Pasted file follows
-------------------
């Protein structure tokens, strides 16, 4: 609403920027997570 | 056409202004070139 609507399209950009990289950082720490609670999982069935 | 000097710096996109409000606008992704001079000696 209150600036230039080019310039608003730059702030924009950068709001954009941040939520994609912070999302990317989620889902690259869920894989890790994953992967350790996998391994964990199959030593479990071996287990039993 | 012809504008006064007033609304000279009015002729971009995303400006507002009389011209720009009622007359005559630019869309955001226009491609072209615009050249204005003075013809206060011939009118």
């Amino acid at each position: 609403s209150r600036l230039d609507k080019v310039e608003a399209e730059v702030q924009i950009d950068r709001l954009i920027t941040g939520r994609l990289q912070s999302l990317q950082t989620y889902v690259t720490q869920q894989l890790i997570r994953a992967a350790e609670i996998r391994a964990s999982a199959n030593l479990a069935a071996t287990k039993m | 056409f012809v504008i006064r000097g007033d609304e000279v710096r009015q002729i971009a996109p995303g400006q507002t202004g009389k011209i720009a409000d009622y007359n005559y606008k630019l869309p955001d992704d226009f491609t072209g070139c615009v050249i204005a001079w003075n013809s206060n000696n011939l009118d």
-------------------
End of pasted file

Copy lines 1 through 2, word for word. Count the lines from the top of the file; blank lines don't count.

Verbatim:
């Protein structure tokens, strides 16, 4: 609403920027997570 | 056409202004070139 609507399209950009990289950082720490609670999982069935 | 000097710096996109409000606008992704001079000696 209150600036230039080019310039608003730059702030924009950068709001954009941040939520994609912070999302990317989620889902690259869920894989890790994953992967350790996998391994964990199959030593479990071996287990039993 | 012809504008006064007033609304000279009015002729971009995303400006507002009389011209720009009622007359005559630019869309955001226009491609072209615009050249204005003075013809206060011939009118």
């Amino acid at each position: 609403s209150r600036l230039d609507k080019v310039e608003a399209e730059v702030q924009i950009d950068r709001l954009i920027t941040g939520r994609l990289q912070s999302l990317q950082t989620y889902v690259t720490q869920q894989l890790i997570r994953a992967a350790e609670i996998r391994a964990s999982a199959n030593l479990a069935a071996t287990k039993m | 056409f012809v504008i006064r000097g007033d609304e000279v710096r009015q002729i971009a996109p995303g400006q507002t202004g009389k011209i720009a409000d009622y007359n005559y606008k630019l869309p955001d992704d226009f491609t072209g070139c615009v050249i204005a001079w003075n013809s206060n000696n011939l009118d």